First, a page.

When the official hashtag for the day is #FLOTUSsgf, you know it’s going to be a long day in the office.
I first “met” Michelle Obama when she introduced then presidential candidate Barack Obama before a crowd of more than 10,000 supporters at Parkview High School during his 2008 campaign stop.
A mother first and political leader second, she stood proudly with daughters, Sasha and Malia, as her husband took the podium.
She was just a mom then – a mom with a vision.
The first lady was back in the Queen City on Feb. 28. Aside from her title – and often opined-upon bangs – she stood before us, just a mom with a vision.
Part of a three-city, two-day tour celebrating the three-year anniversary of the Let’s Move! campaign, Michelle Obama’s visit touted Bentonville, Ark.-based megaretailer Wal-Mart Stores Inc., who, “have made significant progress in its efforts to make food healthier and those foods more affordable.”
“In the first two years of their comprehensive, five-point effort to provide its customers with healthier and more affordable food, Wal-Mart has saved their customers more than $2.3 million on fresh fruit and vegetables and opened 86 stores in underserved communities,” she said.
Read Obama’s full editorial here.
In Springfield, Wal-Mart made haste with its Neighborhood Market plans, opening four stores in five months. A fifth market was approved by City Council on Feb. 25.
During her almost five years in office, Obama has embraced her role as America’s mom and encouraged us all to eat our vegetables.
Helping improve lunches for hundreds of thousands of American school children, Obama has not only encouraged healthy eating habits but also asked kids and parents to get active and get moving.
Leading by example, Obama and her daughters help tend the White House vegetable garden and the first lady has been known to drop in on a middle school and take part in an afternoon session of jumping jacks.
Obama is a mother with a vision not only for her children but also all of our children.
Covering a visit from the first lady sounds so glamorous. So much so in fact, I jumped at the chance when the White House email hit Springfield Business Journal editorial inboxes.
I forgot about the waiting – the standing and the waiting.
I’ve covered Barack Obama, Joe Biden and even Sarah Palin outside of Bass Pro Shops and they all had one thing in common – I stood on the press platform for multiple hours waiting for delayed planes and motorcades to make their way across town.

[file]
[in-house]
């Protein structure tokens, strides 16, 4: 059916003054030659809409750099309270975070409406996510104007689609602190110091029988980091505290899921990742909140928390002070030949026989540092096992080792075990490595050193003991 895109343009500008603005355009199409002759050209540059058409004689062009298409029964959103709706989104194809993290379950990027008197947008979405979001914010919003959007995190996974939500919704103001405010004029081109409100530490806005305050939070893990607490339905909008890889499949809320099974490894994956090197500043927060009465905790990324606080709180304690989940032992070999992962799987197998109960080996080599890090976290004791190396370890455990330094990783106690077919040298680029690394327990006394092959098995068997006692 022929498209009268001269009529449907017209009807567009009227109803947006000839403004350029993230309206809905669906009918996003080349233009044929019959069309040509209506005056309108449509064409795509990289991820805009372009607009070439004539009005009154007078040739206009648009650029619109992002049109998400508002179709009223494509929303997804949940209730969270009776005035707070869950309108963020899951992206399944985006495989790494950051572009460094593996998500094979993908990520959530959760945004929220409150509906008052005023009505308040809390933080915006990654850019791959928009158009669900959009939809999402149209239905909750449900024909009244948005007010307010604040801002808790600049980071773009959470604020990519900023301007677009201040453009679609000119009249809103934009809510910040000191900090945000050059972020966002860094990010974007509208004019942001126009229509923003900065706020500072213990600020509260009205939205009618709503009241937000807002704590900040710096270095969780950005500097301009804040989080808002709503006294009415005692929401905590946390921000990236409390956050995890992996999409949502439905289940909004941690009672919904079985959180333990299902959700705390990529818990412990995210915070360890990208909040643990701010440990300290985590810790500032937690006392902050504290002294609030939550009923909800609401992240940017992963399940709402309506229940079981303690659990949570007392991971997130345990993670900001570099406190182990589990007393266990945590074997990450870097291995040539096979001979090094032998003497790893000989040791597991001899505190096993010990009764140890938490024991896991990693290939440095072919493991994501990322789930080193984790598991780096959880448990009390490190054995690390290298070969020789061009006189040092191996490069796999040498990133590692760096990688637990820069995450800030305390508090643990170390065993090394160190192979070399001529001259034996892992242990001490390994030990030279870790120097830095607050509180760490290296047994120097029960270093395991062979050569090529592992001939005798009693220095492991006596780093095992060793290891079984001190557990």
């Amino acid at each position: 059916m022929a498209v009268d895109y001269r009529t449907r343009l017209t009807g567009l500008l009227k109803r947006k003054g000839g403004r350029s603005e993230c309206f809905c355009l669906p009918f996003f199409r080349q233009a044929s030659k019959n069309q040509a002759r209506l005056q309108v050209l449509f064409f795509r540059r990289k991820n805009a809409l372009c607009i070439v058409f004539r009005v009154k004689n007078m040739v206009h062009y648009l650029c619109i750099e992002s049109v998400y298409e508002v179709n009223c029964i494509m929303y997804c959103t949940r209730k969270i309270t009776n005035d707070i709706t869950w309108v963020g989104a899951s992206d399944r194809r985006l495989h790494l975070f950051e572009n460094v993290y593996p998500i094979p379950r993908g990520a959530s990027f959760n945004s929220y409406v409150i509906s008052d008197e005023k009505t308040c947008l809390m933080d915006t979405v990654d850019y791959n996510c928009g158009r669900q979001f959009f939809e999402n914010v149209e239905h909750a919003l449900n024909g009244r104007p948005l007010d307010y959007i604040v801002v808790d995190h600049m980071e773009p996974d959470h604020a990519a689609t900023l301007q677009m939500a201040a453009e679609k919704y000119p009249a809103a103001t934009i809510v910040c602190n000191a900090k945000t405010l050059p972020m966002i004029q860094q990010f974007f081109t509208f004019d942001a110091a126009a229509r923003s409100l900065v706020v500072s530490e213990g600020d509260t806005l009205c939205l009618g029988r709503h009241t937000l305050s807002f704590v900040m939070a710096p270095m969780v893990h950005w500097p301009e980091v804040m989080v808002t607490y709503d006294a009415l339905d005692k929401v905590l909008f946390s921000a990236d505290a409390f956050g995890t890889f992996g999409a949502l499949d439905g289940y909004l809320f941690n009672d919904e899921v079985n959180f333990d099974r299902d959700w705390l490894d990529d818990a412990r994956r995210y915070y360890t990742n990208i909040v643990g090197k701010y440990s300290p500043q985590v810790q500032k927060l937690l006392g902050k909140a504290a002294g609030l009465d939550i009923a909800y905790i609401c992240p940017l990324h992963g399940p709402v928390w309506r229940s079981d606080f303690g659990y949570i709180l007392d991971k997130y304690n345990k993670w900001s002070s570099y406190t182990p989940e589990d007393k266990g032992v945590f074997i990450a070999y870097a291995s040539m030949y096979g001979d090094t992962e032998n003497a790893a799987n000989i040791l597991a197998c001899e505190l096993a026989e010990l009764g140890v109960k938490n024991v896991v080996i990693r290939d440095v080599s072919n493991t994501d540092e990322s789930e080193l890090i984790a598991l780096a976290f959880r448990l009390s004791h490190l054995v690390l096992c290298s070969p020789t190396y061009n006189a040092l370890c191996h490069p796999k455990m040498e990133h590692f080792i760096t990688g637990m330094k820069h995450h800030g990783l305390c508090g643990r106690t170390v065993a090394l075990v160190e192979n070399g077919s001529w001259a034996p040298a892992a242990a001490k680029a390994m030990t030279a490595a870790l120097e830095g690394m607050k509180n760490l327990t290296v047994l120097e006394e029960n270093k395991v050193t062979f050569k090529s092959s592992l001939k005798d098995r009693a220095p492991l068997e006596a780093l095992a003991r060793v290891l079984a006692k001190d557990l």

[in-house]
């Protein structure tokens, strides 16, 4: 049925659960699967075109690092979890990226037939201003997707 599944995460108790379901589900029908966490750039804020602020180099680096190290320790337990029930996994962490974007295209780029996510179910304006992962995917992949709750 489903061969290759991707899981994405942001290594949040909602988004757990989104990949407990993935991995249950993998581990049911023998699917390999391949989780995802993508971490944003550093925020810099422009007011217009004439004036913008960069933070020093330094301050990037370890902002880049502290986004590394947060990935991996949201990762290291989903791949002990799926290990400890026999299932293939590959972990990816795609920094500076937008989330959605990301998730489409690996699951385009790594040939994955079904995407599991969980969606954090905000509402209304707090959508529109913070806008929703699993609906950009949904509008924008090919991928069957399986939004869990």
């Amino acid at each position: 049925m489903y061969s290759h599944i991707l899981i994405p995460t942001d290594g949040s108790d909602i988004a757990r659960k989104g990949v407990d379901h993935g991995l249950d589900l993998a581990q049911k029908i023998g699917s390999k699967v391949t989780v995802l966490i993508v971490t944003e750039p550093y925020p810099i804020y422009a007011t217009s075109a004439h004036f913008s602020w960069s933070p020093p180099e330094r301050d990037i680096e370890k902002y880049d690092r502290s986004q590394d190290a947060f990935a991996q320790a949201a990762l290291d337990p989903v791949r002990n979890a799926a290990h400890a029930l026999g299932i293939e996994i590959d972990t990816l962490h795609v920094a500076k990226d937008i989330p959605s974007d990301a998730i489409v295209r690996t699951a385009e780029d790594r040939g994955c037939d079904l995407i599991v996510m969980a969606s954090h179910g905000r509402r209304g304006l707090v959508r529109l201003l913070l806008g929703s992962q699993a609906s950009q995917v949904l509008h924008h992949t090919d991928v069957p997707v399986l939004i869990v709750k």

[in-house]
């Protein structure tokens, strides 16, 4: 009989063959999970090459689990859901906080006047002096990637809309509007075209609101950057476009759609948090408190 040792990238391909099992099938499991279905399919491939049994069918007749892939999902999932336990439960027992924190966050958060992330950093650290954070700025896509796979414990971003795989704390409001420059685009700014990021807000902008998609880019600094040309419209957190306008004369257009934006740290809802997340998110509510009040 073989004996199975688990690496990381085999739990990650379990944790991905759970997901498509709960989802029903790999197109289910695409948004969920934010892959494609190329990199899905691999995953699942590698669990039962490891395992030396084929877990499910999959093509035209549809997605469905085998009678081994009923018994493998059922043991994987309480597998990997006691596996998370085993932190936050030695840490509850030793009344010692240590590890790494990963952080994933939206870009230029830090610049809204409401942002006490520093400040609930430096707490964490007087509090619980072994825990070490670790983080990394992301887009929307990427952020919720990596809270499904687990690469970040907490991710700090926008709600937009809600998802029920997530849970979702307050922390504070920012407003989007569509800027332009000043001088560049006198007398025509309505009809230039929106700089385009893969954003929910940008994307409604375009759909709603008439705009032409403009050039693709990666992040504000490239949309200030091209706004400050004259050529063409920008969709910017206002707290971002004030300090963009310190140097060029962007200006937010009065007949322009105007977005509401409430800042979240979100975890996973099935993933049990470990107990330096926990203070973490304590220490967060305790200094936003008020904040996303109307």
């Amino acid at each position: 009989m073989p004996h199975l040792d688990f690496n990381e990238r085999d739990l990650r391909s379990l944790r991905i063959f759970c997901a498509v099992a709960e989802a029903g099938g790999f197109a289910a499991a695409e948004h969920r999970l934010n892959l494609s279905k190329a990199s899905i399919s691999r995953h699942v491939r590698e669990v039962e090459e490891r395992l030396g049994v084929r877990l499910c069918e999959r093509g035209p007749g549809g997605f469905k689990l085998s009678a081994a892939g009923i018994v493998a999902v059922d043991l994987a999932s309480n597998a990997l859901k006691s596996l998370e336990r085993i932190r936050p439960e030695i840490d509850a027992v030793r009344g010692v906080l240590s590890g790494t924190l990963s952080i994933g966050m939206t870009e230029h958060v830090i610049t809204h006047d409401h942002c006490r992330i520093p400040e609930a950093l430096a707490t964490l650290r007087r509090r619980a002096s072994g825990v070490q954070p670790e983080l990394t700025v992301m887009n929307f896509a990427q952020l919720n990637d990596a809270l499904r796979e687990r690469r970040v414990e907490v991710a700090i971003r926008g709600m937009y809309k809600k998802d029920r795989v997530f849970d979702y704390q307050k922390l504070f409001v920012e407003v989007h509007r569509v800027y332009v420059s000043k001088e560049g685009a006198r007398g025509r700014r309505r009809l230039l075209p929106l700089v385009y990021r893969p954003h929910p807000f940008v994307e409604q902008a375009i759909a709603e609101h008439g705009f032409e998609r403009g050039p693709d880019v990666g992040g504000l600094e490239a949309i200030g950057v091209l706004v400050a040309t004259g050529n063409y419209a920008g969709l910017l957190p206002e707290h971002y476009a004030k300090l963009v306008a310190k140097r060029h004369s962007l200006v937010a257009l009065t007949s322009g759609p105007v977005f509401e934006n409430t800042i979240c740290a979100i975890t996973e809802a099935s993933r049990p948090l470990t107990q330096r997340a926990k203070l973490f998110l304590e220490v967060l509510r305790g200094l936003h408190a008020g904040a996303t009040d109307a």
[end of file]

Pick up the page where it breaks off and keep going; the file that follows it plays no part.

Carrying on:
However, there was plenty to keep us busy – full body scans as we went through security, endless tweeting about the event and reading the tweets of other reporters endlessly tweeting the same things.
Unlike my days in community news when covering a member of the White House, you don’t have the freedom to walk around and capture all those creative camera angles you want.
In fact, you don’t have much room to even breath.
I knew it was going to be a hard day in the press pool from the moment I walked up and glanced over at the Associated Press photographer. I instantly had camera lens envy.
When I finally secured my spot, I looked around and found some interesting company. Former SBJ intern and Missouri State University Standard Editor-in-Chief Megan Gates was to my left and to the right – wait for it – the crew from the Spanish-speaking American television network, Telemundo, who were filming a spot for their morning show.
I don’t speak a lick of Spanish, but I was starstruck.
Already standing around for about 90 minutes when a representative took the podium to announce Michelle was running late and wouldn’t start for another hour, there was an audible groan from the press pool.
After lots of tweeting and Facebook picture posting, the first lady arrived in grand style and the pool fell silent – save the simultaneous clicking of dozens of cameras.
The crowd stood in welcome – naturally, blocking our shots – and Michelle gave a chuckle.
“You don’t have to exercise for me,” she said with a smile.
Less then 30 minutes later it was over. She spoke her piece and the press pool literally had a five-minute window to collect our things and leave the area.
I was left with nothing but a story and photos to file, a memory and a badge for my collection.